Favourite discipline

George has found top-level success with so many clay disciplines it’s hard to figure out where his heart really lies. Over the decades he’s won the British Open Skeet Championship, the Home International Skeet Championship, a World Cup for Double Trap and World Championships in English Sporting, Compak Sporting and FITASC.

“Sporting was always my main love, but because Skeet gives you such a grounding it’s helped me across all the other disciplines too. With Skeet, you must successfully shoot a very repetitive format time after time but that teaches you consistency, a skill I was able to transfer to my Sporting shooting.” (Read more on Skeet shooting here.)

There have been so many highlights in George’s career, I wondered which title or accolade meant the most to him. And did he have any regrets? “Family-wise, it’s the MBE,” says George, “but for me, my proudest moment was this year in San Antonio winning the world championship. It’s quite something to have won world championships across five decades. As for regrets, none really. There are a few competitions that I should have won, but I just regard those as learning experiences. The only downside of success is that wherever I shoot there are always such high expectations of me, which piles on the pressure. I’m also learning to be more selective about my commitments so that I don’t become overstretched.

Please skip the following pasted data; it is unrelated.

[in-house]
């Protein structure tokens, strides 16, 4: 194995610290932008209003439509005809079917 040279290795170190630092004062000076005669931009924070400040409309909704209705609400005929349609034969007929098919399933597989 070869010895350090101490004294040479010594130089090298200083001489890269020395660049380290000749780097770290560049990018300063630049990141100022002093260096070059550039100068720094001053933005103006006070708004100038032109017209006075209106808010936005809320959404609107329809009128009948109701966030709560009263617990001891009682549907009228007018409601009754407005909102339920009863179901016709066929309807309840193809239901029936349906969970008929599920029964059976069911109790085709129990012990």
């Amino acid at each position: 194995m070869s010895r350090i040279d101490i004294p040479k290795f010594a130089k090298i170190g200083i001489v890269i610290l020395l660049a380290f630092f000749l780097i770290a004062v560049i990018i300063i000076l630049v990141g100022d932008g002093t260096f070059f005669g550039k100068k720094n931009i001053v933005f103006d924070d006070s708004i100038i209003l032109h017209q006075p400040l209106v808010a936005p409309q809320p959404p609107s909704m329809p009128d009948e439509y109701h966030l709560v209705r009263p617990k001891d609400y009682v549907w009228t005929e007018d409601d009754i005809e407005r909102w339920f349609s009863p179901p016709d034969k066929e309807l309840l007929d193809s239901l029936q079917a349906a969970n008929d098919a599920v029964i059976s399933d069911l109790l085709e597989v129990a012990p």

“I am indebted to my wife, Kate, without whom I would not have had the success I have. I spend a huge amount of time travelling, and it falls to Kate to run the ship when I’m away. Her input has been massive, and I would not have been able to continue competing at the highest level without her support.”

The future

So what does the future hold for George? “I can’t be too specific yet because it’s under wraps, but I’m very excited about a clay shooting project with a fellow overseas competitor that we believe is ground-breaking in terms of training and promotion. We’ll be releasing details soon. Also, next February, I’m setting targets with Phil Gray for a new UAE-based clay shoot in Fujairah that has a prize pot of $400,000. I’m hoping it could represent a new era in clay shooting.”

Finally, what’s the most important thing George has learned over his five-decades-long career? “Life is for living, so live it,” he says with a grin.

This article was first written in 2016 and has been updated.